advice you never asked for: volume 1

I often find that people don’t ask me for advice. This is a good thing as I don’t know anything. Still, it means that in order to provide people with advice, I have to give it unsolicited. As you might expect, this works hand-in-glove with blogging which, after all, is a pass time for people who want to offer their opinions to those who haven’t asked for them.

Today I want to briefly touch on a topic that some of my fellow grad students out there might be struggling with: writing loops in Stata.

A loop is a way to make software (in this case Stata) repeat the same behavior or behaviors over and over until it finishes some monotonous task. This is good because humans are not good at doing the same precise thing over and over again without mistakes. I, for example, often accidentally misspell “again” as “agin”, which is still intelligible but makes me sound scottish. In Stata, loops are invoked using the “foreach” or “forvalues” commands, which you can look up in the help menu. A typical foreach command might look something like this:

generate paper=0

foreach year in 1 2 3 4 5 6 7 {
replace paper=paper+`year’ if tenure~=1
replace job=0 if `year’==7 & tenure==0

The foreach command defines a macro, “year”, which contains the values 1 through 7. Each time the program goes through the loop,* the next value of “year” is used whenever you see `year’ in a command. So, the first time through the first replace statement would read, “replace paper=paper+1 if tenure~=1” while the second time it would read “replace paper=paper+2 if tenure~=1”.

Now, the tricky thing with loops** is syntax. It may look in some fonts like I’m typing ‘year’ instead of `year’. If you can’t see the difference between the terms I just wrote then, congratulations, this post is for you. See, in a correctly typed usage (i.e. `year’) that first punctuation mark is not an apostrophe. Instead, it’s that funny little mark that usually appears with the tilde. I’ve included a picture for your convenience:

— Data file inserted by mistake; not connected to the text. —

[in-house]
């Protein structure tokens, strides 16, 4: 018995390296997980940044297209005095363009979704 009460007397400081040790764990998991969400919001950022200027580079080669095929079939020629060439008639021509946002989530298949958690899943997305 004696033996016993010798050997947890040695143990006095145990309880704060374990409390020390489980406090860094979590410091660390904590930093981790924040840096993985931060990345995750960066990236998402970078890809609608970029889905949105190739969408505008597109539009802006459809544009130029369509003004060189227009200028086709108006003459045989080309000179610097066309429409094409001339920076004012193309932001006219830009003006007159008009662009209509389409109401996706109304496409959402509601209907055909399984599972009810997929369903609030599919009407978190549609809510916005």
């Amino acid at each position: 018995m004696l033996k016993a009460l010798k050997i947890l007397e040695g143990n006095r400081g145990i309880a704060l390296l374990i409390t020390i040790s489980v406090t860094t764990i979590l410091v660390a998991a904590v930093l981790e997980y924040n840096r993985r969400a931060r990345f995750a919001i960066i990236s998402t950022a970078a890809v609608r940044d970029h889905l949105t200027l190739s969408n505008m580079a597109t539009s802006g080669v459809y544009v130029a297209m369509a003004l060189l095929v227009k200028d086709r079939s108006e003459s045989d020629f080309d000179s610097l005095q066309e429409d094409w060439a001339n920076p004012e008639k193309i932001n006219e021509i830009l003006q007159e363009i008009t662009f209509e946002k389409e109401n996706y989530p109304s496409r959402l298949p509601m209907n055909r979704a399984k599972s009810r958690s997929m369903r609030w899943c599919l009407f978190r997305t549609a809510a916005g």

If you use it properly, whenever you invoke the macro, then you’re fine. If, on the other hand, you use an apostrophe, Stata returns an unhelpful error message that ” ‘ is not a valid name”. So, whenever looping, just remember that ` ~= ‘ and you’ll be fine.


* The first time through it is referred to as "looping" the second time as "loop-de-looping" the third time as "loop-de-loop-de-looping" and so on until you go mad.

** Yeah, right, because there's only ONE tricky thing with loops.

5 thoughts on “advice you never asked for: volume 1”

  1. Drek — unsolicited or not, I wish that you had given this advice three or four years ago. I might be closer to disproving the theorem the loop tests if you had…

    The other tricky thing is “foreach … in … {” and “foreach … of … {” Use the latter if you want to loop through variable lists. I also found this out the hard way, wondering why I would get all kinds of wacky things out of my loops, if they worked at all.


  2. Since discovering this myself a couple of years ago, i’ve often puzzled about what the difference between a ` and a ‘ is outside of Stata. Obviously, there must be one, since they felt the need to put it on the keyboard in the first place, but it’s one i don’t know the first thing about.


  3. The one next to the semi-colon is the ASCII apostrophe or “single-quote” (even though it isn’t really a proper quote mark or apostrophe, but never mind). The one next to the 1 key is different . For typographical purposes you can think of it as the grave accent — you use it to create things like è, à, etc. But in the unix shell it’s known as the backtick or backquote. When used there, pairs of backquotes replace the command/expression they enclose with the output of that command/expression. It does similarly meta stuff in other programming languages — such as Stata’s.

    In R, loops are generally inefficient, and using loops generally consigns you to the second or third circles of The R Inferno. On the other hand, the fourth circle is reserved for people who over-vectorize things.


  4. I’ve gotten really good at writing code using Stata foreach loops and passing local macros to label graphs and create unique file names. I’m not sure this is a good thing. It is possible to generate way more interesting graphs than can be digested and analyzed in any useful way.


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